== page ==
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This is an edition of The Atlantic Daily, a newsletter that guides you through the biggest stories of the day, helps you discover new ideas, and recommends the best in culture. Sign up for it here.

Good morning, and welcome back to The Daily’s Sunday culture edition, in which one Atlantic writer reveals what’s keeping them entertained.

Today’s special guest is the staff writer Jerusalem Demsas, whose work examines inefficiencies and oversights in policy, housing, and infrastructure. She recently wrote about how environmental laws are being used by birders, an anti-immigration group, and an oil and gas company, not to protect the environment but to defend the status quo, and reported on what she called the “obvious” answer to homelessness for the January/February issue of the magazine. She’s also a winner of the American Society of Magazine Editors’ ASME NEXT Award for Journalists Under 30.

These days, Jerusalem spends her leisure time falling down Reddit rabbit holes, reading the poetry of W. H. Auden, and rocking out to Vampire Weekend. You’ll find her culture and entertainment recommendations below.

But first, here are three Sunday reads from The Atlantic:


The Culture Survey: Jerusalem Demsas

The television show I’m most enjoying right now: Abbott Elementary. I’m someone who can usually only watch TV while doing at least one or two other things at the same time, and this show grabs my full attention. Unbelievably funny. [Related: Abbott Elementary, Minx, and the end of the girlboss myth]

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An actor I would watch in anything: Amy Adams. I fell in love with her while watching Arrival, and every time she comes on-screen, anyone near me gets a five- to 10-minute monologue about how the Academy is biased against science fiction. [Related: Is Arrival the best “first contact” film ever made?]

Best novel I’ve recently read, and the best work of nonfiction: Children of Time, by Adrian Tchaikovsky, is a fantastic science-fiction novel that I recently read. The best thing about science fiction is when someone is able to construct a world that is both familiar—or at least logically consistent with how we see the world—and adds a new depth or dimension to our understanding of it. Tchaikovsky does that brilliantly.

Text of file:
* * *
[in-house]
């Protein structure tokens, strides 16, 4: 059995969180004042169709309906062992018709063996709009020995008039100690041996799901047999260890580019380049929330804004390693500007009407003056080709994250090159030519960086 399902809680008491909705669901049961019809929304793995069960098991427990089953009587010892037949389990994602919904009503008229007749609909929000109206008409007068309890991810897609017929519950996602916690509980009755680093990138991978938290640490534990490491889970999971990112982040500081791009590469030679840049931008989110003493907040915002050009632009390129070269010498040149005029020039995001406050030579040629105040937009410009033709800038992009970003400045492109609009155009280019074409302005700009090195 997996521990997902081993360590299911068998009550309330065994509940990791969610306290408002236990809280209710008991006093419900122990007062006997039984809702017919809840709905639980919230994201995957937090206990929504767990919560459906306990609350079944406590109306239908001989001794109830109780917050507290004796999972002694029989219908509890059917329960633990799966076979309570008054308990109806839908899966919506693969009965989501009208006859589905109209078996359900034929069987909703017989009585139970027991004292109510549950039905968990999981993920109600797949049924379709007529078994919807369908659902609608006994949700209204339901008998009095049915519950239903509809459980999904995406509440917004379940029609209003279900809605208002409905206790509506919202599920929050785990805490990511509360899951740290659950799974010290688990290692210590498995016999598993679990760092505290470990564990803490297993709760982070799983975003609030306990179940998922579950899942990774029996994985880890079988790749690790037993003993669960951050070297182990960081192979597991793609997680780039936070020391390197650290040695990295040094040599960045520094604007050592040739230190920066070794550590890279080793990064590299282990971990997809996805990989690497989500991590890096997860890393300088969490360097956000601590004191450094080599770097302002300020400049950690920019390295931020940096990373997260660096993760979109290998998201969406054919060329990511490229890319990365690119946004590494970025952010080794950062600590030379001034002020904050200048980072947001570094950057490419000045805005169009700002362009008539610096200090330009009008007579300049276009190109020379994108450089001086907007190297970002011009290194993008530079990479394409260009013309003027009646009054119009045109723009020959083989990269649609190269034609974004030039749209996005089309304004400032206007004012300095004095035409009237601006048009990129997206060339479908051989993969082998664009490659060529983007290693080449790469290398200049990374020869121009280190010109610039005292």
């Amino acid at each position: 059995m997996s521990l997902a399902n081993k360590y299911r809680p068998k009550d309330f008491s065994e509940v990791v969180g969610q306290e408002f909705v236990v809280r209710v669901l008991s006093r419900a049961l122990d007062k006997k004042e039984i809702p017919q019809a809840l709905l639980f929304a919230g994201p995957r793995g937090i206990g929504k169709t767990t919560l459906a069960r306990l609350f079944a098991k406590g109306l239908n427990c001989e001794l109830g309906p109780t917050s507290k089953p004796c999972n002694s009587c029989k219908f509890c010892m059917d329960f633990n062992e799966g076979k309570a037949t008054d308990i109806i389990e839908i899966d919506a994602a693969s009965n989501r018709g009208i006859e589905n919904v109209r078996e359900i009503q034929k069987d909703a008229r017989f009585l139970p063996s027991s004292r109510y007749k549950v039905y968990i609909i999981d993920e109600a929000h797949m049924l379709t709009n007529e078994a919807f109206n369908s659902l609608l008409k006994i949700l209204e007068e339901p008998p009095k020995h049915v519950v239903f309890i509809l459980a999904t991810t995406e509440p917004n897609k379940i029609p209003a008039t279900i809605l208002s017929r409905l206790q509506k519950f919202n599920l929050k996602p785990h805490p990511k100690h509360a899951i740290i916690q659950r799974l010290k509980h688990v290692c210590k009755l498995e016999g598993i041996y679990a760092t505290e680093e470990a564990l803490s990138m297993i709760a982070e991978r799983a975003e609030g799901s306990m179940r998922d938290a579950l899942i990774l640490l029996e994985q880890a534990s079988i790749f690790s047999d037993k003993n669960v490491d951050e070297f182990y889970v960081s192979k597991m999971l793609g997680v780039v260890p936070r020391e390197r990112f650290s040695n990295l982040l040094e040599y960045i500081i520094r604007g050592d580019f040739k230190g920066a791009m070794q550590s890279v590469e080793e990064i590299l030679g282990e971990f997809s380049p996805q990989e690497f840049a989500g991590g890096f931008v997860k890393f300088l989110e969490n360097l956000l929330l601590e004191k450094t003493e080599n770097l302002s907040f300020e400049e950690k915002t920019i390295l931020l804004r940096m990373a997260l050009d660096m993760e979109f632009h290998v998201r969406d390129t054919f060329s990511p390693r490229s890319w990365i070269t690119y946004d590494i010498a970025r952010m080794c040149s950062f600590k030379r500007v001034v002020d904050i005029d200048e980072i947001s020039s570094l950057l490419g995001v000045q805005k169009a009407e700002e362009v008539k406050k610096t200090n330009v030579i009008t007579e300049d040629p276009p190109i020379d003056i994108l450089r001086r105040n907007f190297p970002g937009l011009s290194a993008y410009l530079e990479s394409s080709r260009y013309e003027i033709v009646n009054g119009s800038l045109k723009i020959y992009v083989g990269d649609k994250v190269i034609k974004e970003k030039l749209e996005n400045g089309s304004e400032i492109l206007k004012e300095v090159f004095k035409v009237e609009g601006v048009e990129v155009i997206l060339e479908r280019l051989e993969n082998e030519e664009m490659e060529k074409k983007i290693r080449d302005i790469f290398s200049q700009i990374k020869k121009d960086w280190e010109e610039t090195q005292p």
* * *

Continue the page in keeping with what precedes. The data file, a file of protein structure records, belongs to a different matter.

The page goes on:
For a nonfiction work, I’d choose Strangers to Ourselves, by Rachel Aviv. Aviv is probably the best example of a nonfiction writer who has a clear perspective and shows it through the stories she tells. Many nonfiction writers fall too far in one direction: Either it’s sort of unclear what they’re getting at and we’re bogged down in characters or narrative that don’t advance our understanding, or there’s too much preaching and in-your-face explanations that leave us wanting a more human dimension. [Related: The diagnosis trap]

An author I will read anything by: Ted Chiang. Kazuo Ishiguro. Jeffrey Eugenides. Melissa Caruso. Gabrielle Zevin. (Okay, sorry, that’s five, but my editors are letting me keep them all in!)

A quiet song that I love, and a loud song that I love: Hozier recently released some new songs that prompted me to go back to one of my favorites off his first EP: “Cherry Wine.” It’s probably my favorite of his. And my go-to karaoke song is “Gloria,” by Laura Branigan, so I have to pick that for my loud song!

A musical artist who means a lot to me: Vampire Weekend is a band that I’ve listened to through many formative moments of my life. Their self-titled album was released as I was finishing middle school, Modern Vampires of the City was released as I was graduating high school, and Father of the Bride was what I listened to as I was struggling to make a career change. Some of my favorites are “Big Blue”; “Jerusalem, New York, Berlin”; “Ya Hey”; “Don’t Lie”; and “Walcott.”

The last museum or gallery show that I loved: I went to Berlin for the first time last year and visited the Berlin-Hohenschönhausen Memorial, where a man who had been imprisoned by the Stasi—the state security service of East Germany—as a youth gave us a tour of the former prison. He explained that in 1968, when the Soviets invaded Czechoslovakia following the Prague Spring, he and his friends papered his community with the following message:

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“Citizens – Comrades. Alien tanks in Czechoslovakia only serve the class enemy. Think about the reputation of Socialism in the world. Demand truthful information. Nobody is too stupid to think for himself.”

As a result of this political activity, he was arrested and held in the prison. He walked us through it, weaving his own story with what history has uncovered about the experiences of other prisoners, as we stepped carefully through narrow hallways and cold cells, and peered into a replica of the transport van that brought him to the prison. He recounted a winding journey that took several times longer than a direct route would have, in order to confuse the detainees as to where they actually were (sometimes just minutes from home). Our guide also described the experience of living as neighbors with some of the very people responsible for his unjust incarceration and mistreatment: Many of the implicated officials were never fully held accountable, and some may have continued to live in East Berlin.